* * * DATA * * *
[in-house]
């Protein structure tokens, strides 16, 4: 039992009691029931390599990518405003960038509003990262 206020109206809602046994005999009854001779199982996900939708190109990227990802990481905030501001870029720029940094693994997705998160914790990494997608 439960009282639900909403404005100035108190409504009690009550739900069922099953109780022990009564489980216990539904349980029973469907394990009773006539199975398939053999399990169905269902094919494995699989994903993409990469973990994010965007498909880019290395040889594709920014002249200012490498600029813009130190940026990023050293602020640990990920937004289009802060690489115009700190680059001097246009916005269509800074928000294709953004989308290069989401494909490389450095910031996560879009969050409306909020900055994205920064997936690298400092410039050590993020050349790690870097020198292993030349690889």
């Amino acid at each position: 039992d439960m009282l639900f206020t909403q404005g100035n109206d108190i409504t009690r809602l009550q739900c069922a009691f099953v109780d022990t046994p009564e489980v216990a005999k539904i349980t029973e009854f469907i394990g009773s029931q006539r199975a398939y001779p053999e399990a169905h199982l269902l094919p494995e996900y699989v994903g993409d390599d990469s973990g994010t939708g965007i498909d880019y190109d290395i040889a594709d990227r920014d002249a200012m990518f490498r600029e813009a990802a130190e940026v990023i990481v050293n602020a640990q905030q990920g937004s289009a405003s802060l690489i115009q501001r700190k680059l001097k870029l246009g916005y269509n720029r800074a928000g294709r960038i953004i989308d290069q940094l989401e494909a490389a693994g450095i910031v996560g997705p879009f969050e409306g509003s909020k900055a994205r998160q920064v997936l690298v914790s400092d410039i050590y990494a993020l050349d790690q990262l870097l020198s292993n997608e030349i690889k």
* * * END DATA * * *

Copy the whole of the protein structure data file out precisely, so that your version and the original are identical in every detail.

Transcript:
[in-house]
């Protein structure tokens, strides 16, 4: 039992009691029931390599990518405003960038509003990262 206020109206809602046994005999009854001779199982996900939708190109990227990802990481905030501001870029720029940094693994997705998160914790990494997608 439960009282639900909403404005100035108190409504009690009550739900069922099953109780022990009564489980216990539904349980029973469907394990009773006539199975398939053999399990169905269902094919494995699989994903993409990469973990994010965007498909880019290395040889594709920014002249200012490498600029813009130190940026990023050293602020640990990920937004289009802060690489115009700190680059001097246009916005269509800074928000294709953004989308290069989401494909490389450095910031996560879009969050409306909020900055994205920064997936690298400092410039050590993020050349790690870097020198292993030349690889």
């Amino acid at each position: 039992d439960m009282l639900f206020t909403q404005g100035n109206d108190i409504t009690r809602l009550q739900c069922a009691f099953v109780d022990t046994p009564e489980v216990a005999k539904i349980t029973e009854f469907i394990g009773s029931q006539r199975a398939y001779p053999e399990a169905h199982l269902l094919p494995e996900y699989v994903g993409d390599d990469s973990g994010t939708g965007i498909d880019y190109d290395i040889a594709d990227r920014d002249a200012m990518f490498r600029e813009a990802a130190e940026v990023i990481v050293n602020a640990q905030q990920g937004s289009a405003s802060l690489i115009q501001r700190k680059l001097k870029l246009g916005y269509n720029r800074a928000g294709r960038i953004i989308d290069q940094l989401e494909a490389a693994g450095i910031v996560g997705p879009f969050e409306g509003s909020k900055a994205r998160q920064v997936l690298v914790s400092d410039i050590y990494a993020l050349d790690q990262l870097l020198s292993n997608e030349i690889k």